I taught high school, and I found it important to model “adult” behavior. As a man teaching a rigorous science (physics), I felt it was important to be emotionally expressive. I loved my students and told them so. I loved hard problems, good questions and clever solutions, so I would get excited and emote as visibly as possible. When kids appeared upset or distracted, I’d ask if they were OK, but respected boundaries if they didn’t want to talk to me. I let the students engage with my emotions as a model for being open about feelings. In short, I was openly human to my students, which let them know my expectation of them: Be yourself, it’s safe here, we’re all human.
― David Galatzer-Levy, who has taught many levels of education, though most of his work involved teaching 10th- to 12th-grade physics and mathematics in Fall River, Massachusetts

Ikea to sell rugs and textiles made by Syrian refugees

Awesome news from Ikea regarding refugees!

Ikea is planning to sell a line of rugs and textiles made by Syrian refugees in 2019, in an effort to provide jobs to people displaced by the civil war.

The move will create jobs for 200 refugees, most of them women, currently living in Jordan, according to CNN.

Ikea’s flat pack refugee shelter wins design of the year competition
Jesper Brodin, range and supply manager at Ikea, described the situation in Syria as “a major tragedy of our time” adding that Jordan has taken great responsibility in hosting people displaced by Syria’s civil war.

“We decided to look into how Ikea can contribute,” Mr Brodin told CNN.

The products will be sold locally and in other Middle Eastern countries with free trade agreements with Jordan.

More than 650,000 Syrians are registered as refugees in Jordan, according to the United Nations. Last year the Government of Jordan pledged to issue up to 200,000 works permits for Syrians to allow them to work legally alongside Jordanians.

This is not the first time Ikea has responded to the refugee crisis.

A flat-pack refugee shelter designed by Ikea, in partnership with the United Nations High Commissioner for Refugees (UNHCR), was crowned design of the year in last year’s prestigious Beazley competition.

Thousands of flat-pack shelters, intended to last for around three years, were sent to humanitarian crisis points around the world as refugees faced freezing temperatures in Europe this winter.

Ikea’s latest initiative was reportedly already in development before President Donald Trump released his executive order barring citizens of seven Muslim-majority countries from entering the US for a period of 90 days as well as temporarily halting the entire US refugee programme.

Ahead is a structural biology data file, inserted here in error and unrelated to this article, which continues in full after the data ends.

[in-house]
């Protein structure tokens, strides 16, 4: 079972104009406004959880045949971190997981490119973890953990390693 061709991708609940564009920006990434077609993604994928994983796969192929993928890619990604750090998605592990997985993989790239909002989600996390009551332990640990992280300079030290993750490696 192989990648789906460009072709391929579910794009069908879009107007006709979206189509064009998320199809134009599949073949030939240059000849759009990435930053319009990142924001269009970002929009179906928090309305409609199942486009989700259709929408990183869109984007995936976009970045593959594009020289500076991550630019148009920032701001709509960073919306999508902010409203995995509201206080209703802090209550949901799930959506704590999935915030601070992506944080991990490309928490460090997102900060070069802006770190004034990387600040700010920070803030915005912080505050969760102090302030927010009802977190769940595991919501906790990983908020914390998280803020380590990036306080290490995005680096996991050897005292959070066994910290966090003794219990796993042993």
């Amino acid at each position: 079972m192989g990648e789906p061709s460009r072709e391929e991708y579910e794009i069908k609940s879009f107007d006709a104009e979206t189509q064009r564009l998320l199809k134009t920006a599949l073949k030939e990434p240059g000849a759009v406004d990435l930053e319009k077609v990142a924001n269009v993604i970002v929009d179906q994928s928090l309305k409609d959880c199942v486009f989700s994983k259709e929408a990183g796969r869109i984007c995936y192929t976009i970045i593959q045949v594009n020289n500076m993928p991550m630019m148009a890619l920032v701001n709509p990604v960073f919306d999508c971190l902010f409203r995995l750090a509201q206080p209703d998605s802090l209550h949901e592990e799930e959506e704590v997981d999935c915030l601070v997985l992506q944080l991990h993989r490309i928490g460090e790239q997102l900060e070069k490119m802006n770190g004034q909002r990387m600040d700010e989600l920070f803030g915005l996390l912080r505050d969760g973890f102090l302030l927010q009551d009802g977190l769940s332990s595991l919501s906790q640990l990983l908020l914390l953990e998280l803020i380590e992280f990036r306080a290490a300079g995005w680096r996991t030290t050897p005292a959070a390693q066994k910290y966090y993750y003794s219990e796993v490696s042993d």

Little Girl And Orphaned Calf Are The Very Best Of Friends

Lacey Rae Gray may not have known quite what to expect when she made the decision to adopt an orphaned calf, but she probably didn’t realize she was providing a new sibling for her almost-2-year-old daughter Kinley.

“It’s kind of like having a sister,” Gray told The Huffington Post. “If I were to have a baby, that’s what that would be like.”

Gray is a 25-year-old photographer in Michigan City, Mississippi, and the whole thing started when friends wouldn’t stop tagging her on Facebook in another photographer’s photo shoot with a baby and calf and suggesting she try something similar. Finally, Gray called up her husband’s uncle, who keeps cows, to ask if she could borrow a calf for a day to take some pictures.

“He started laughing at me, and said, ‘No, you can’t take a calf away from her mama, because the mama is gonna be one mad cow,” she said.

But the very next day, she received another call, this time a tragic one. The calf’s mother had suffered a fall and wasn’t going to make it. Did she want the calf, who would require bottle-feeding?

“I immediately said yes. I was at the bank and I was like, ‘I’ll leave right now and come get her. I’ll take good care of her.’ Not even having pictures in mind, I just thought ‘I’m gonna rescue a calf and I’m gonna be her mom. I’ll do it,” Gray recalls.

But it was her daughter Kinley who ended up connecting the most deeply with the calf, whom the family named Molly Moo Moo, when she came to live with them that evening.

LACEY RAE GRAY
Gray and her husband told Kinley about an hour before Molly’s arrival that they were going to get a “real moo-cow.”

“She didn’t really get it until Molly actually showed up, and then she was like ‘Oh, oh, that’s my moo-cow,” says Gray. ”She was very hands on. She wanted to walk her, she wanted to feed her, she read a book to her the first night. It was a Dory and Nemo book that makes noises and so she was pushing the buttons and playing the noises and telling Molly, ‘Listen, it’s Dory.’ She did that all on her own. I thought, they’re gonna be best friends, and sure enough they are.”

Now, Kinley cries when she has to leave Molly at home and joins her parents for every feeding. The two walk up to each other without hesitation, and Kinley sits next to Molly and talks to her, rubs her feet and kisses her ears and nose.

But it wasn’t until Gray got out her camera that she saw the true strength of the connection.

“The moment I really noticed the connection between the two, we were doing a trial photo shoot. It was muddy and Molly wouldn’t sit down, so we put Kinley next to her and she just plopped down and started licking all over Kinley. I couldn’t stop taking pictures because of that connection, that friendship. You could just see that Molly trusted her.”
“I couldn’t even really explain it, “says Gray. “The pictures explain themselves.”
Gray estimates that Molly will live with the family for about a year while they prepare her to return to the pasture she came from. The calf had to be taught to suck and swallow and other basics, and will still need to learn to eat on her own before returning to live with other cows.

Luckily, the farm is just a few minutes down the road, so the family is already planning to visit and come over for nighttime feedings. With Kinley and Molly’s sweet relationship, it’s obvious the cow is going to be part of the family for life.